A specific finding pertains to a type of verdict rendered in a jury trial. A judge may direct questions at the jury to be answered as part of its deliberations. These questions are meant to guide the jury through the facts of the case or the elements of each claim that must be proven. The answers returned by the jury, the specific findings, are then used to resolve the case as a matter of law.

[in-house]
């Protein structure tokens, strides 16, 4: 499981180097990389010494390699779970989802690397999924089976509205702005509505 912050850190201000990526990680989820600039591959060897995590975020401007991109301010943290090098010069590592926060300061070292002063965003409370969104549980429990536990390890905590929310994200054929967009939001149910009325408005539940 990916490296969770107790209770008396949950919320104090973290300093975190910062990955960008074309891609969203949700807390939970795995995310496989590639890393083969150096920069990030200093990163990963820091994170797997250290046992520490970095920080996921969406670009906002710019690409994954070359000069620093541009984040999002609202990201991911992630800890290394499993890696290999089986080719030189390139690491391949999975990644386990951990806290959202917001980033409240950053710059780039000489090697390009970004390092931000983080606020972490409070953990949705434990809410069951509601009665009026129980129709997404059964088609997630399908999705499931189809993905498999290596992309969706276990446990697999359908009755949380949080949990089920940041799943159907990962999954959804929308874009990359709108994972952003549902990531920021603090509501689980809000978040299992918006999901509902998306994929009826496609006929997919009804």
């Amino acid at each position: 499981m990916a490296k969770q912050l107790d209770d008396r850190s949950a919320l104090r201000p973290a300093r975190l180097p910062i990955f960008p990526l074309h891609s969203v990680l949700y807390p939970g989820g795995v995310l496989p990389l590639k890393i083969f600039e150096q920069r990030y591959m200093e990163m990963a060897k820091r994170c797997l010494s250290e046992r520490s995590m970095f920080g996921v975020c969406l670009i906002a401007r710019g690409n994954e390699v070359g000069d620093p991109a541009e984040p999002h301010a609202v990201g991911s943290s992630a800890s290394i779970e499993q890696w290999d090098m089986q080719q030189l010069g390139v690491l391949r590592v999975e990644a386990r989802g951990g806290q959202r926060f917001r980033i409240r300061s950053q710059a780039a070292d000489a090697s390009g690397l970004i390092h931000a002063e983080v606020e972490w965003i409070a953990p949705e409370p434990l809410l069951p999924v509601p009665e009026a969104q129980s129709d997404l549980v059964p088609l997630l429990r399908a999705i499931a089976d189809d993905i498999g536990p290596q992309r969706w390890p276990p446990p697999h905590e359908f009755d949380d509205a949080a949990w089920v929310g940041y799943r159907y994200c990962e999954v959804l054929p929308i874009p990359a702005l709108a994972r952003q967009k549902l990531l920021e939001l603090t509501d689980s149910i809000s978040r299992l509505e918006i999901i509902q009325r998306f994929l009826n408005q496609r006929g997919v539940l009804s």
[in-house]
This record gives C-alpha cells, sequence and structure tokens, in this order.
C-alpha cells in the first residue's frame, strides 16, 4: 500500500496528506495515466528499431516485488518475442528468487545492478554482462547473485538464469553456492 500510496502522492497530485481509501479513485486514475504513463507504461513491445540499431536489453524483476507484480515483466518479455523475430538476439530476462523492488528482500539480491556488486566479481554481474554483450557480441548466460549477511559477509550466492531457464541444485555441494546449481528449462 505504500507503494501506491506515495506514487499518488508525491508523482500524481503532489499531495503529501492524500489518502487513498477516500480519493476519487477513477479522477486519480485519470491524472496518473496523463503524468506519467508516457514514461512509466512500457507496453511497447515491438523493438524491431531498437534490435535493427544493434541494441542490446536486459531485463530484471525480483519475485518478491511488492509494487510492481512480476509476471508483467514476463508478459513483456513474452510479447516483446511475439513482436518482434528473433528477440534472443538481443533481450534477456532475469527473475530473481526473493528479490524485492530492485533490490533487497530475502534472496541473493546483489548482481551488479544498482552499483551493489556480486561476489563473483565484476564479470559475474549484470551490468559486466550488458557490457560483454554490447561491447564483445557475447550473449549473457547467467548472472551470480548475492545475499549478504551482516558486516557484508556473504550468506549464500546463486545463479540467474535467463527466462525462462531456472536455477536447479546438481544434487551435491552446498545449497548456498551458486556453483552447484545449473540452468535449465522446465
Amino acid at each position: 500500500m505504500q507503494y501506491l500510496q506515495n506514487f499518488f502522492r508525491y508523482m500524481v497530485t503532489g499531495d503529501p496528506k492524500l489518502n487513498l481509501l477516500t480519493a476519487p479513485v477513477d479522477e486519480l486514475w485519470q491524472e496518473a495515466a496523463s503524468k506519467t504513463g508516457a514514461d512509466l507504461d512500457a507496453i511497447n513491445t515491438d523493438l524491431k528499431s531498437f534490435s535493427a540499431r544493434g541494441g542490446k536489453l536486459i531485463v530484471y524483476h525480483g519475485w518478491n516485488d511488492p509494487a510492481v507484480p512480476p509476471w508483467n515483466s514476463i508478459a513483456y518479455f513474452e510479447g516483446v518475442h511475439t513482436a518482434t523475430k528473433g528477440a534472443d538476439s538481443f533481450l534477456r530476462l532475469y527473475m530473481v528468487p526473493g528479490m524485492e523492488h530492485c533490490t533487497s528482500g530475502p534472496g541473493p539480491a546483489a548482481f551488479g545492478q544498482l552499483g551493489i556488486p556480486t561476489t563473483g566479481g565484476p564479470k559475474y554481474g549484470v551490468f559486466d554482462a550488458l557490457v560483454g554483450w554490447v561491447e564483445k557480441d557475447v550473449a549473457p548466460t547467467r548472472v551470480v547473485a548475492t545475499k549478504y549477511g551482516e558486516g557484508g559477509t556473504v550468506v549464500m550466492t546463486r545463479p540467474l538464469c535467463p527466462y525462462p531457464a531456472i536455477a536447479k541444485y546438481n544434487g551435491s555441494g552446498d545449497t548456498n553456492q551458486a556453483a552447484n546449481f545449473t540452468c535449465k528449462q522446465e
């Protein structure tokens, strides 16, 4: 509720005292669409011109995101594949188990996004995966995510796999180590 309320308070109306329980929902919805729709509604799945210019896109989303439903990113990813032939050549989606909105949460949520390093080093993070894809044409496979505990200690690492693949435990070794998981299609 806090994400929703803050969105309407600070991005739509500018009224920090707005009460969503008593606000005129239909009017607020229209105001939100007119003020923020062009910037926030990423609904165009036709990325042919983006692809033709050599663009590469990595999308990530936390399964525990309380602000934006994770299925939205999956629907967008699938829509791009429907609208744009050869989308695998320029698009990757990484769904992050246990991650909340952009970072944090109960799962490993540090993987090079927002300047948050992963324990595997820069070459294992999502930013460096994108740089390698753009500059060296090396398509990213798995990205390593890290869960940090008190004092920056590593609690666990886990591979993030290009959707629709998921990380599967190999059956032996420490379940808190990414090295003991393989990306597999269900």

For example, in a civil tort, if the jury makes the specific finding that a defendant's actions did not proximately cause the plaintiff's injury, the defendant may as a matter of law be held not liable to the plaintiff.